President Obama inspires with last State of the Union

By: Duke Staff

Fare thee well, President Obama.

The president conducted his final State of the Union address on Tuesday with style, preceded by musical performances and interviews with popular YouTube stars.

The speech itself highlighted many of the projects that the president accomplished during his two terms including the Affordable Care Act, thriving job growth and the current strength of this country’s once-crumbling economy.

But the address was focused on outlining future goals, with the president stating that he wants to create a plan for the U.S. for the next five years. He appointed Vice President Joe Biden to “mission control” on the race to cure cancer and urged the nation to make the permanent switch from more expensive “dirty” fuels to clean ones such as solar power.

A significant part of his speech called for stronger regulation of big businesses and Wall Street. White collar crime has been a major problem in the U.S. for a while now. Considering that it’s also the reason behind the 2007 economic recession, Obama needs to follow through on bringing white collar offenders to justice.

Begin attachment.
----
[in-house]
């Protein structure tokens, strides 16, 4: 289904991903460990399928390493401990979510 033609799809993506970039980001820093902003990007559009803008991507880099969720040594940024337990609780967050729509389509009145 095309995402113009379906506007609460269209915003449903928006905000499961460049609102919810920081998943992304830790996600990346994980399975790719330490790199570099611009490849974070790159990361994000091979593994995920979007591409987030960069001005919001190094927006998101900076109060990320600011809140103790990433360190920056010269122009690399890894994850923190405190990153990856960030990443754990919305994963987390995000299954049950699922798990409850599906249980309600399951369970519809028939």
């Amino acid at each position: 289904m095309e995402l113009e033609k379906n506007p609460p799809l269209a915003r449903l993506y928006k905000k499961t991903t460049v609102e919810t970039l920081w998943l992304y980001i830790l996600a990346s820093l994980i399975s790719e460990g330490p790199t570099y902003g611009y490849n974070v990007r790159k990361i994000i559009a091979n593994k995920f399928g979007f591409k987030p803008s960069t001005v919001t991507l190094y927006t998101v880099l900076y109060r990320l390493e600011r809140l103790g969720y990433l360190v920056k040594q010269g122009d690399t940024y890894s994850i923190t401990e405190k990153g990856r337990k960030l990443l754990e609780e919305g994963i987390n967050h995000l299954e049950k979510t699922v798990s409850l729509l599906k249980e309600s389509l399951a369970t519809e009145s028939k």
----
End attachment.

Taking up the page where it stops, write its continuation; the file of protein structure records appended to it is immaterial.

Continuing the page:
With turmoil continuing to rage in the Middle East, President Obama called on Congress to vote for using military force against ISIS while reassuring Americans that the group was not a threat to national existence. Or, in Obama’s words, “If you doubt America’s commitment – or mine – to see that justice is done, ask Osama Bin Laden … If you come after Americans, we go after you.”

The speech was also fairly neutral, calling for the American people to cooperate on a number of things despite political affiliation. A few subtle jabs were aimed at Republican presidential candidate Donald Trump, who is leading in the polls.

Obama also stated that the biggest regret of his presidency was allowing the gap between Democrats and Republicans to grow further with such animosity. To change this, he wants citizens to demand a different political system. But this gap really should be bridged by those at the top first.

The address, written by Obama’s chief speechwriter Cody Keenan, was beautifully written and eloquently delivered. It was unconventional, with accompanying infographics and pictures displayed on screen. Obama’s speech came off as inspiring, unifying and had a positive view of where the country is headed.

The real test now is to see if these goals will be accomplished during his last year in office and if the next president will put personal politics aside to continue working on them in the future.

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